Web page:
Taiwan: Day 1 – Night in Taipei

Downtown Taipei is an incredibly intricate tapestry of modern consumerism and intelligent design. The lights are bright, the scene is ecclectic, and the energy being exuded is full of optimism. There is new construction. There are crowds of well-dressed people speaking English as well as they do Mandarin. There's plenty of bustle in Taipei, but refreshingly it's without the hustle.

Every bench on just about every alley is being used. People are resting, taking breaks, talking to one another, enjoying their coffee rather than slurping it down as they move quickly from one task to the next. The city of Taipei has provided its residents with a number of serene seats to unwind and the people are utilizing that space. The juxtaposition of steel, glass, and greenery is outstanding. It was quite wonderful to observe. 

Mopeds seem to be the preferred transportation with young couples zipping down the city streets, in between the numerous buses that continue to shuttle more residents into the center.

At one point the world's tallest building, Taipei 101 looms largely over the area. Unlike the Empire State Building or the former World Trade Center, however, the vertical behemoth you see before you isn't just a stack of offices as high as the eye can see. It's something much more user friendly.

Taipei 101 is a gigantic, never-ending, beautifully-designed, awe-inspiring shopping mall. It's without a doubt the greatest mall I've ever experienced. Imagine every retail outlet in Vegas, from the Venetian to Caesar's, all crammed into one space with twice the inventory, along with an additional 200 stores we never see in the U.S. 

If you can picture that in your head, you might start to come somewhat near to what Taipei 101 offers. All I could keep saying to myself was, "My wife would absolutely die!"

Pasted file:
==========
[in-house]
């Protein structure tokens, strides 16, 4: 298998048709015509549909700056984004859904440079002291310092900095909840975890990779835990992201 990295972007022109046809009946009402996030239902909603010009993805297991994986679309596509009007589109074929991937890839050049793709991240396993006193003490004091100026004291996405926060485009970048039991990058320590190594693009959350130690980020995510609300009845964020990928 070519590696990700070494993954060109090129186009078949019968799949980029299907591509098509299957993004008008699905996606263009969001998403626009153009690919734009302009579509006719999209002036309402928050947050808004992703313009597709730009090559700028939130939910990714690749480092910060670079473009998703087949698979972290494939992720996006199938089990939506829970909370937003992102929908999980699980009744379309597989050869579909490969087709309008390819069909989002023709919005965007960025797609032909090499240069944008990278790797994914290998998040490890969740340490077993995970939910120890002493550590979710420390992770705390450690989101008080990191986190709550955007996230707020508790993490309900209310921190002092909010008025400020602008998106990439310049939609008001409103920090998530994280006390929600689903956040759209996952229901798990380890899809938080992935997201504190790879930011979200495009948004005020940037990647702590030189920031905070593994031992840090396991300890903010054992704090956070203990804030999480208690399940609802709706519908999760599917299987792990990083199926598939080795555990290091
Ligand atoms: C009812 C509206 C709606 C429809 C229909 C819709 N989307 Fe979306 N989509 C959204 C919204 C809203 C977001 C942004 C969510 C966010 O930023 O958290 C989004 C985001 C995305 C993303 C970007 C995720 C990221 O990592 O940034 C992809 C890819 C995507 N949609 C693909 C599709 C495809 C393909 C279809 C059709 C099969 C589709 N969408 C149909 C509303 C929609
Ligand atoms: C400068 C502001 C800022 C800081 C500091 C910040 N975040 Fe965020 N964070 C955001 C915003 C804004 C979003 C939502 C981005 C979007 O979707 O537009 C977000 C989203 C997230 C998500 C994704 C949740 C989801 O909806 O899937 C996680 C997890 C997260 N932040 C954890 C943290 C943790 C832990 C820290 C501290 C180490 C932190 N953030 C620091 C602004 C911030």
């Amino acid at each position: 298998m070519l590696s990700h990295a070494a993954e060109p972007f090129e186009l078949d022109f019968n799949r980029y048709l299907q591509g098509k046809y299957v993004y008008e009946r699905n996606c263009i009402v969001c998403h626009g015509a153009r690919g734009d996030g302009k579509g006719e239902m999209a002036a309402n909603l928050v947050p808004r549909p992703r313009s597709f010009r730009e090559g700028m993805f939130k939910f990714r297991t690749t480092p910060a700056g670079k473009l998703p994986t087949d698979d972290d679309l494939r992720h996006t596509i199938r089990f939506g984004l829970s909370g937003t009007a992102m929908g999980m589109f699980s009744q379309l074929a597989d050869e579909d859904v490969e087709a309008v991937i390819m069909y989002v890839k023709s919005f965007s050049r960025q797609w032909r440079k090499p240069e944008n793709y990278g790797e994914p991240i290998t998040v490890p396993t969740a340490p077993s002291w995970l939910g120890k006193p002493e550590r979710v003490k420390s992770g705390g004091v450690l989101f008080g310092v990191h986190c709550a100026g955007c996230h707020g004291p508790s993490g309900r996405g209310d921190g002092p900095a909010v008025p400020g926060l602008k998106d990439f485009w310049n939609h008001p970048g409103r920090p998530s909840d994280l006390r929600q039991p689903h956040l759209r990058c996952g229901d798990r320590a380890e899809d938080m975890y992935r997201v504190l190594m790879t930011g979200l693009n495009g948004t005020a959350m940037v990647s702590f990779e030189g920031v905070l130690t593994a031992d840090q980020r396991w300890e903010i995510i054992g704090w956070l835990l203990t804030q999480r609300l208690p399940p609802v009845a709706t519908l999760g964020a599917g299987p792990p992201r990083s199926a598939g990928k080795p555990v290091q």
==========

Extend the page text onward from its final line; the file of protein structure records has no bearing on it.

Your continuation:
It's not like it's a mall full of sad Old Navy jumpers and shitty Armani cast-offs. Each store is like an individual work of art. I thought this golden delight above was a Tory Burch, but it was actually a beautifully-curated tea shop with a detailed selection. I don't drink that much tea, but I blew through $60 in about two minutes. I was deeply moved.

The fashion on the Taipei streets is also modern and, more importantly, smart. Despite the dominance of big brands on the billboards, no one was painfully whoring their labels for everyone to see. It's more about looking good, than looking expensive. Doc Martins, black tights, a sweater dress, with a discreet Chanel purse? Well done. 

Into the neon night we went, a balmy 70 degrees, walking from the hotel towards the restaurant where we would meet Mr. Lee, the owner of the King Car Company, for a special banquet style dinner.

Mr. Lee was busy deciding who would sit where around the lazy Susan. Seeing the final arrangement, I didn't understand the nature of the positioning, but I soon discovered the strategy.

In Taiwan, it's tradition to drink only when inviting someone else from the table to drink with you. If you want to take a sip of wine then you must make eye contact with someone else and raise a toast in their honor. For that reason, the whisky was poured into thimble-sized glasses that hold probably a third of an ounce. It's completely deceiving, however. No one tells you in advance that you'll probably engage in forty to fifty toasts over the course of the evening (and you're expected to drain your glass each time). I started faking it after about the fifteenth raising of the glass. I don't think many other people were following my lead, however. Things got absolutely nuts in a hurry. It was an incredible dinner full of heartfelt speeches and feelings of true friendship, fueled by endless shots of Kavalan single malt. The meal was delicious, but I'll remember the comradery more than the food.

Around the family-style table in Taiwan you'll find great bottles of whisky, but you won't sit there nosing the glass, trying to coax out each detailed aroma while some ridculously pompous guy talks to you about the history of distillation and the importance of enjoying each sip. You're here to drink. You're going to enjoy each tiny glass while you do it, but the main focus is on the person across from you rather than the liquid in the glass. I think we all really enjoyed that aspect of the evening. I don't think I've ever had that much fun with a bottle of whisky.

Thankfully, I managed to get home and into bed rather early. A few hours of shut-eye was exactly what I needed before rising early in the morning for our flight to Japan. I climbed out of bed around 4:15, opened the blinds, and began organizing my images into something somewhat tangible. The city was still moving.

I'm excited to see what today holds for us.

-David Driscoll

David Driscoll